The next question was does cataract extraction cause progressive worsening of nerve damage in glaucoma? No, it should not. The only way that cataract surgery can typically lead to progression of glaucoma damage is if there’s a pressure spike following cataract surgery. So you do want to be vigilant about cataract surgery. We often are a little bit more aggressive about if we’re just doing a cataract surgery alone in a glaucoma patient, whether they’re open angle or angle closure patients. I’m a little bit more vigilant about making sure all the viscoelastic is out of the eye, maybe I’ll give them some postoperative Diamox, or something just to minimize the risk of that early pressure spike that could cause progressive damage.
The next question was does anti-VEGF work for neovascular glaucoma? Great question. We didn’t talk about a lot of treatment for the secondary glaucomas, neovascular glaucoma of course being a very common one. I think it’s very helpful to have anti-VEGF, some sort of agent on board as soon as possible when neovascular glaucoma is diagnosed. It’s not going to always reverse the glaucoma, and frequently won’t have any effect on the glaucoma, but it will start to quiet down those blood vessels in the eyes. So that when you do the surgery, that’s almost inevitably necessary, such as a tube shut in these eyes, there’s less risk of bleeding. Not only into the anterior chamber but posteriorly. In addition, when we do something like a tube shunt, for neovascular glaucoma, there often is still some hyphema, or some bleeding in the eye, even if there’s been some VEGF on board because of the very fragile vessels. So that precludes a good view of the posterior pole and of the retina for a period of time until that clears. So you can’t really do appropriate follow up, say for their diabetic retinopathy or their vein occlusion.
So I like whenever possible to have some anti-VEGF treatment on board in the eye before we go to surgery for neovascular glaucoma. And the earlier you can get it in, the better.
The next question, does Argon laser trabeculoplasty/iridoplasty work in nanophthalmic eyes if a PI doesn’t widen the angle? Yeah, that’s a great question. And the answer is yes it can. These nanophthalmic eyes we’re often trying to avoid surgery and buy time because surgery does have unique risks in these patients. Surgery specifically to remove the lens and they may be just predisposed to problems from that and effusions and aqueous misdirection. So you can try iridoplasty/trabeculoplasty in those eyes peripherally, to try to maintain some open angle. So yes, I have done that and yes, it has been effective and has bought time. Although, eventually, many of those eyes will end up needing surgery anyway.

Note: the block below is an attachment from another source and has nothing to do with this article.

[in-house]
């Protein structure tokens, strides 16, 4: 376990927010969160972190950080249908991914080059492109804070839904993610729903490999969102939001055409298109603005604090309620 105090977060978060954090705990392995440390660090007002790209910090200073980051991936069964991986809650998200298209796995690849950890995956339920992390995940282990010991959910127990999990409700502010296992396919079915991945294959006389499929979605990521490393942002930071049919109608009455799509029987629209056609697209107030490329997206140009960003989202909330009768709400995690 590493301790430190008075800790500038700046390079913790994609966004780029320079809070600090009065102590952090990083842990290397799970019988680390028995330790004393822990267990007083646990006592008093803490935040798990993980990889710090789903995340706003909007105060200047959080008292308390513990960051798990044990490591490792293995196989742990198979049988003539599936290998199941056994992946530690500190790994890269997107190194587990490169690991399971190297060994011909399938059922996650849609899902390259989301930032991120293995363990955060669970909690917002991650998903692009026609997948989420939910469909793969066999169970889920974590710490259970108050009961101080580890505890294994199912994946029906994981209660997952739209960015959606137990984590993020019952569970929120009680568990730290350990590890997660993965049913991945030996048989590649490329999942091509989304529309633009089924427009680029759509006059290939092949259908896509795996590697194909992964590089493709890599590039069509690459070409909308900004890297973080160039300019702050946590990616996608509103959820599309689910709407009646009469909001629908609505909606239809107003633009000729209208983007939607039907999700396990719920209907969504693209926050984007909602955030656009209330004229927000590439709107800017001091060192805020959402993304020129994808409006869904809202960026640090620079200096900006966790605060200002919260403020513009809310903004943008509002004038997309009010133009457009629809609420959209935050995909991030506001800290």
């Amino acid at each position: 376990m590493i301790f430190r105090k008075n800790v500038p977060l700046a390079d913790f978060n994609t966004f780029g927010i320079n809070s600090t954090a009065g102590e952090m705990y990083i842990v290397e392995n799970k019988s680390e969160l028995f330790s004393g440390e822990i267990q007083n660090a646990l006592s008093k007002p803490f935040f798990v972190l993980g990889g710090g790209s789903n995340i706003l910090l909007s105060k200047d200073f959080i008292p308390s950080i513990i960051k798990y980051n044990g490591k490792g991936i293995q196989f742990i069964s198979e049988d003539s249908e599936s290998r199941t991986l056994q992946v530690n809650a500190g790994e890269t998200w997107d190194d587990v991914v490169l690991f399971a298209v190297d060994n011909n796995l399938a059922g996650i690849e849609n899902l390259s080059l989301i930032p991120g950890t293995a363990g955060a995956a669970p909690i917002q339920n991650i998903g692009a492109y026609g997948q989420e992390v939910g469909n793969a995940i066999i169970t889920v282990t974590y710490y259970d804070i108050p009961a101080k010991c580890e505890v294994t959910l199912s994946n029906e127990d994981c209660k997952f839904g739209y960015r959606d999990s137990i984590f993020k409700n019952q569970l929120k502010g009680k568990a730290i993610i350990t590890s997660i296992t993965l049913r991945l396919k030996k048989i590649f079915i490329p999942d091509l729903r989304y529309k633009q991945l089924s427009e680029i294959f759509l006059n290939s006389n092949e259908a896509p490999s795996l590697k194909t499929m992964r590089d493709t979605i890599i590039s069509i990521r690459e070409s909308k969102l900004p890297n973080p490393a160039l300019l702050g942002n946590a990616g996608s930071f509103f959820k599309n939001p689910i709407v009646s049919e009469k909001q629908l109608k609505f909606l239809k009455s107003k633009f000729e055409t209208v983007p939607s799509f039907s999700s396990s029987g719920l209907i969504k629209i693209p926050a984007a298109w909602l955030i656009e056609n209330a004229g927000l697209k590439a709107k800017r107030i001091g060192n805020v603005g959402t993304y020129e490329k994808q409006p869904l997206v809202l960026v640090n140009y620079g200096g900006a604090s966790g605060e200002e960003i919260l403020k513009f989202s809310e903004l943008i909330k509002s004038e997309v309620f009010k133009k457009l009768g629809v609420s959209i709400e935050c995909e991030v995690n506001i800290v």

The next question is can a patient who underwent YAG iridotomy be dilated without any risk of acute angle closure? Certainly patients who have undergone a YAG laser can be dilated, but that doesn’t mean there’s no risk of angle closure. There’s a markedly reduced risk. The risk is probably highest if they had a YAG iridotomy and they had underlying plateau iris that then wasn’t diagnosed or appreciated. As I mentioned also, sometimes after a YAG laser iridotomy, the anterior chamber can still be somewhat narrow or shallow, which is why repeat gonioscopy is important. Because there may be a lens component contributing in an individual. And then with dilating the iris can bunch up and still cause some closure and the risk of acute angle closure. The risk is greatly reduced, but there may be specific cases where someone may still be at risk and you have to dilate with some care.
The next question was, can we give Pilocarpine in phacomorphic glaucoma? I probably wouldn’t recommend Pilocarpine in phacomorphic glaucoma as your first treatment. I would certainly go more with aqueous suppressants and maybe even in some of these eyes there’s advantages to dilating and cyclopleging the eye to try to pull the lens-iris diaphragm back. But it’s a tough, tough interplay at times. Because I have certainly seen cases where Pilocarpine, even given at a low concentration of 1 or 2%, has been effective. But also I’ve seen cases where we got a paradoxic response and anterior chamber shallowed more and it wasn’t helpful.
The next question’s kind of related in a way. Are miotics contraindicated in aqueous misdirection? Yeah, probably. They’re certainly not helpful in aqueous misdirection, again because they can allow the lens and iris diaphragm to move forward. But they’re not really offering any advantage. Your real treatments are aimed at cycloplegia and aqueous suppression and then trying to establish that unicameral eye where you don’t have, where the anterior and posterior chamber have a way to communicate so that aqueous can move forward.
There’s a couple of thank yous here, which I greatly appreciate. (laughs) And I thank everyone’s attention. We’ll do a couple more questions and then unfortunately our time will be over.